Farmworkers livestreaming in Mixtec, Zapotec, Purépecha
In Mixtec, an indigenous language from Mexico, there is no word for virus. For Juvenal Solano, a host and organizer at Radio Indígena in California’s Ventura County, that has made it a challenge to ensure that his listeners, many of them field workers, understand the deadly threat and how to protect themselves from the pandemic.
“We need more words to explain what the sickness is,” said Solano, who grew up in Oaxaca speaking Mixtec and moved to Ventura in 2001 to pick strawberries. So when he goes on the air in a community organizing office studio he explains that coronavirus is like a strong cough, but can be deadly. That it is contagious, and that listeners need to protect themselves.
His voice is broadcast across the strawberry fields and citrus groves of Ventura County, via small radios workers tuck into belts tuned to Radio Indígena. His show may start with a greeting of “tanìndíí,” good morning in Mixtec, one of three indigenous languages, as well as Spanish, that are broadcast. In addition to covering the pandemic, between music sets the station may report on immigration raids and rights, women’s health, or a recent folkloric dance event.
Yet, while field workers tune in to Radio Indígena in the tradition of longstanding radio outlets with organizing roots such as Radio Campesina and Radio Bilingüe, the most active interactions are online, especially on the outlet’s Facebook account. There, Radio Indígena has more than 11,000 followers. Certain videos, from cultural celebrations to a protest in Sacramento on the rights of undocumented youth to health care, have gone viral, the latter receiving more than a million views.
The director of Mixteco Indígena Community Organizing Project (MICOP), Arcenio Lopez, expected when they launched in 2017 that the radio would take off. He knew that residents were hungry for information in their native languages, as well as in Spanish – which most indigenous people also speak and is the primary broadcasting language. Still, the social media success surprised him. The average indigenous farmworker in California attended six years of school, and those over 40 fewer than three years, according to the Indigenous Farmworker Study. As a result, some farmworkers are illiterate. But that does not mean they do not use social media. “We have these constant stereotypes that they don’t know social media and technology,” Lopez said.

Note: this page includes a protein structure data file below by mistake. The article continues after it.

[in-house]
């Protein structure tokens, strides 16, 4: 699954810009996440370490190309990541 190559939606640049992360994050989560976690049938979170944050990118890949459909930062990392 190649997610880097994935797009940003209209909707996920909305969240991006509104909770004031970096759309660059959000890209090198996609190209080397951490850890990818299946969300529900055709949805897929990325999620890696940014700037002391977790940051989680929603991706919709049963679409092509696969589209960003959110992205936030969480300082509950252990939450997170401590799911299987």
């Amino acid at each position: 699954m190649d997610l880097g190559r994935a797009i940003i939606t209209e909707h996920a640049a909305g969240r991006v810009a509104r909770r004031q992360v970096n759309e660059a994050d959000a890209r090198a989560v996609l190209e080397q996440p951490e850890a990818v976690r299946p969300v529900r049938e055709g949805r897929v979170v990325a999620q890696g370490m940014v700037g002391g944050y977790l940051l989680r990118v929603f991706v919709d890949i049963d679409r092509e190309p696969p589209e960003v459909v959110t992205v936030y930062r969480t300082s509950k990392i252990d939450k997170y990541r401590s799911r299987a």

Farmworkers find ways to connect via video, voice memos, and with the help of children. As President Trump threatened new immigration raids in 2019, the questions via Facebook Messenger poured in to Radio Indígena: “Can you please provide us with information about if there are going to be raids in Oxnard?” one asked, adding that many people were commenting that it was going to happen but they needed to know from a “trustworthy” source.
Hugo Morales, the founder of Radio Bilingüe, who is of Mixtec background, suggested to the non-profit MICOP in 2013 that they take advantage of a window of opportunity to create a community radio station to inform the linguistically isolated communities they serve in Ventura. (Radio Bilingüe, based in California’s Central Valley, has broadcast select programs mixing music and commentary in the indigenous languages Triqui and Mixtec, such as its “La Hora Mixteca” on Sundays.)
As a community organization, MICOP looked to the local indigenous community to decide whether to move forward with a station. “They organized public meetings and invited local musicians, business owners, and community leaders to ask for feedback on creating a community radio station,” writes Carlos Jimenez, an assistant professor at Denver University, in a study of the station: Antenna Dilemmas: The Rise of an Indigenous-Language Low-Power Radio Station in Southern California. “The response from the indigenous community was so positive that attendees joined the committee on the spot, and the meetings were used to organize the first concert fundraisers.”